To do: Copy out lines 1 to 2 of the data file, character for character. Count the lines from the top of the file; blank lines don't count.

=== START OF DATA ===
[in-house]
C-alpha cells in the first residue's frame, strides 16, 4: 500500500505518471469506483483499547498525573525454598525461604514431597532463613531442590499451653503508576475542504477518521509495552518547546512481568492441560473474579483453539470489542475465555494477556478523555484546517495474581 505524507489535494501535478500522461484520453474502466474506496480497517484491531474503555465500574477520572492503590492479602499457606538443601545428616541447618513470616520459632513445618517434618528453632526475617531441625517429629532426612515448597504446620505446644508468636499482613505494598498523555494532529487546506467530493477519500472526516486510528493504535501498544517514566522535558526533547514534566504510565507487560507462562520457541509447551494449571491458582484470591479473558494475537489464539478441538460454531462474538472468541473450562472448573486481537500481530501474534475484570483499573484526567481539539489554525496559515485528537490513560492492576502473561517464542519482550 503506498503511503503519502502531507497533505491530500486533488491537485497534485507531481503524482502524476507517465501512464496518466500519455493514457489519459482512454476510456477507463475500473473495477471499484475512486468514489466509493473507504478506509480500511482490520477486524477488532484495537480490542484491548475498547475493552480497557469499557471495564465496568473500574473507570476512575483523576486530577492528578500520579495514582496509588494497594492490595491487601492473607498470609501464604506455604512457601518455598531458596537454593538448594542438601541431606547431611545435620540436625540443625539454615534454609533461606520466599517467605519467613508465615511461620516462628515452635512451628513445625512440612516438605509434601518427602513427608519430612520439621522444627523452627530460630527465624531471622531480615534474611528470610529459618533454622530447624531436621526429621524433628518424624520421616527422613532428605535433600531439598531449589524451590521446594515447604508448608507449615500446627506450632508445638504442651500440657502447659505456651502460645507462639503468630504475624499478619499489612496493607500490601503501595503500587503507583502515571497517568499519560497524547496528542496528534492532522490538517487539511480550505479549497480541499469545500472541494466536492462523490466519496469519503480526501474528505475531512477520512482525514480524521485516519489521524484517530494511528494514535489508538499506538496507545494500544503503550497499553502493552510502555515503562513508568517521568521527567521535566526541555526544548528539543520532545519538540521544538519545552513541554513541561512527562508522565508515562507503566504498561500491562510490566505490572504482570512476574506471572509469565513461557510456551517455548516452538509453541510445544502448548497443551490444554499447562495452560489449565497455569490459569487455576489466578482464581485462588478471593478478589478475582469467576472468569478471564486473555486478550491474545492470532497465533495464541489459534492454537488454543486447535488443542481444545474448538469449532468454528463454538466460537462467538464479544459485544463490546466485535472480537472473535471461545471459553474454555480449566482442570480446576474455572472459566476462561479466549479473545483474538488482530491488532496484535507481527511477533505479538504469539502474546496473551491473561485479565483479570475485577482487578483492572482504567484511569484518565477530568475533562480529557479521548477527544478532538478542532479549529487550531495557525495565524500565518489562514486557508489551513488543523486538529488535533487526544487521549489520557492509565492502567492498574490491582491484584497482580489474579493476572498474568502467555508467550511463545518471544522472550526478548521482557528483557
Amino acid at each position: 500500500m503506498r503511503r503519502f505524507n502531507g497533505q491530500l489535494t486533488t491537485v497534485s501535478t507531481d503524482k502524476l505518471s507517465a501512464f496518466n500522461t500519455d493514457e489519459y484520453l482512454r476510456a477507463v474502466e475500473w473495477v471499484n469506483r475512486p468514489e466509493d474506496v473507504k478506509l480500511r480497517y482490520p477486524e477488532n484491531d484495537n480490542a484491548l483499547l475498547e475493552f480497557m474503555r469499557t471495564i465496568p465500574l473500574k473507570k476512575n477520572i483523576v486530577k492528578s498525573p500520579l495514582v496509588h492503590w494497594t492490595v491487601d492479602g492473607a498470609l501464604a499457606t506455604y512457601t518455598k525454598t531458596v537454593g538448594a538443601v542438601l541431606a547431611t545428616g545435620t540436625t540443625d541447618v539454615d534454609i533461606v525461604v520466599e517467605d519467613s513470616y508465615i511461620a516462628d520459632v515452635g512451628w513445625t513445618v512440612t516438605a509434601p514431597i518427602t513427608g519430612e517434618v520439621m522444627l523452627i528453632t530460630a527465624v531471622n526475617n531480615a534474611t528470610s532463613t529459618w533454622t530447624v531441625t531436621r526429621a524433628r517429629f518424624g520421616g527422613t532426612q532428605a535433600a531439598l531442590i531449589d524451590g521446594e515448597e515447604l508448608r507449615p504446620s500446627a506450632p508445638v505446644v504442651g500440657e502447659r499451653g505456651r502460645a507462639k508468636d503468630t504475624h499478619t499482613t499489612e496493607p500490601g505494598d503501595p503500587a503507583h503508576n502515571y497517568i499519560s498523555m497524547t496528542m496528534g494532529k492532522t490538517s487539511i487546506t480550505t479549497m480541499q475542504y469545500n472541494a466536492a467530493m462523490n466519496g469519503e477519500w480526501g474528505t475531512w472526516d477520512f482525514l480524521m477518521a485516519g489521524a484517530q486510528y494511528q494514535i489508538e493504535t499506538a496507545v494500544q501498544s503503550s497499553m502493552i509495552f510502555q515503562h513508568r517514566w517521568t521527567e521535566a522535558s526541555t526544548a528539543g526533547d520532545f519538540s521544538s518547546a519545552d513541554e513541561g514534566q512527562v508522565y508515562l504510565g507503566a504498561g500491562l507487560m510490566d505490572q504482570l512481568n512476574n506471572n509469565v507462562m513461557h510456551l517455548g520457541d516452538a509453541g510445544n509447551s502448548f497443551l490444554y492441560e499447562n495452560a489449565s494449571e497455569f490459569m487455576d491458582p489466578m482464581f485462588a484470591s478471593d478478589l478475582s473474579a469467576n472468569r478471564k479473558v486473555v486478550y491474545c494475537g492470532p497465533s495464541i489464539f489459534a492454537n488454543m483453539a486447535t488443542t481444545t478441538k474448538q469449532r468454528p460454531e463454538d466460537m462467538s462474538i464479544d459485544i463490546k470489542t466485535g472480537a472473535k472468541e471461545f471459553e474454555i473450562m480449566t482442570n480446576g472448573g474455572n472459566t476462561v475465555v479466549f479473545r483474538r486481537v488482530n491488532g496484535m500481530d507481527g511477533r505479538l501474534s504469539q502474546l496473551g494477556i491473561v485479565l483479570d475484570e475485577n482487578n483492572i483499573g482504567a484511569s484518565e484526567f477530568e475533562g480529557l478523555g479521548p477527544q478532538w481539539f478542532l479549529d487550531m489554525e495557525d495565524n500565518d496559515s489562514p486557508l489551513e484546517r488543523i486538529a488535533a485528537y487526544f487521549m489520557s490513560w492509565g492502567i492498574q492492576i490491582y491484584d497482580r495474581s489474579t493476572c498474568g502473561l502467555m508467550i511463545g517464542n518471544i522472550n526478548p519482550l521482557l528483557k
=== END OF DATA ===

[in-house]
C-alpha cells in the first residue's frame, strides 16, 4: 500500500505518471469506483483499547498525573525454598525461604514431597532463613531442590499451653503508576475542504477518521509495552518547546512481568492441560473474579483453539470489542475465555494477556478523555484546517495474581 505524507489535494501535478500522461484520453474502466474506496480497517484491531474503555465500574477520572492503590492479602499457606538443601545428616541447618513470616520459632513445618517434618528453632526475617531441625517429629532426612515448597504446620505446644508468636499482613505494598498523555494532529487546506467530493477519500472526516486510528493504535501498544517514566522535558526533547514534566504510565507487560507462562520457541509447551494449571491458582484470591479473558494475537489464539478441538460454531462474538472468541473450562472448573486481537500481530501474534475484570483499573484526567481539539489554525496559515485528537490513560492492576502473561517464542519482550 503506498503511503503519502502531507497533505491530500486533488491537485497534485507531481503524482502524476507517465501512464496518466500519455493514457489519459482512454476510456477507463475500473473495477471499484475512486468514489466509493473507504478506509480500511482490520477486524477488532484495537480490542484491548475498547475493552480497557469499557471495564465496568473500574473507570476512575483523576486530577492528578500520579495514582496509588494497594492490595491487601492473607498470609501464604506455604512457601518455598531458596537454593538448594542438601541431606547431611545435620540436625540443625539454615534454609533461606520466599517467605519467613508465615511461620516462628515452635512451628513445625512440612516438605509434601518427602513427608519430612520439621522444627523452627530460630527465624531471622531480615534474611528470610529459618533454622530447624531436621526429621524433628518424624520421616527422613532428605535433600531439598531449589524451590521446594515447604508448608507449615500446627506450632508445638504442651500440657502447659505456651502460645507462639503468630504475624499478619499489612496493607500490601503501595503500587503507583502515571497517568499519560497524547496528542496528534492532522490538517487539511480550505479549497480541499469545500472541494466536492462523490466519496469519503480526501474528505475531512477520512482525514480524521485516519489521524484517530494511528494514535489508538499506538496507545494500544503503550497499553502493552510502555515503562513508568517521568521527567521535566526541555526544548528539543520532545519538540521544538519545552513541554513541561512527562508522565508515562507503566504498561500491562510490566505490572504482570512476574506471572509469565513461557510456551517455548516452538509453541510445544502448548497443551490444554499447562495452560489449565497455569490459569487455576489466578482464581485462588478471593478478589478475582469467576472468569478471564486473555486478550491474545492470532497465533495464541489459534492454537488454543486447535488443542481444545474448538469449532468454528463454538466460537462467538464479544459485544463490546466485535472480537472473535471461545471459553474454555480449566482442570480446576474455572472459566476462561479466549479473545483474538488482530491488532496484535507481527511477533505479538504469539502474546496473551491473561485479565483479570475485577482487578483492572482504567484511569484518565477530568475533562480529557479521548477527544478532538478542532479549529487550531495557525495565524500565518489562514486557508489551513488543523486538529488535533487526544487521549489520557492509565492502567492498574490491582491484584497482580489474579493476572498474568502467555508467550511463545518471544522472550526478548521482557528483557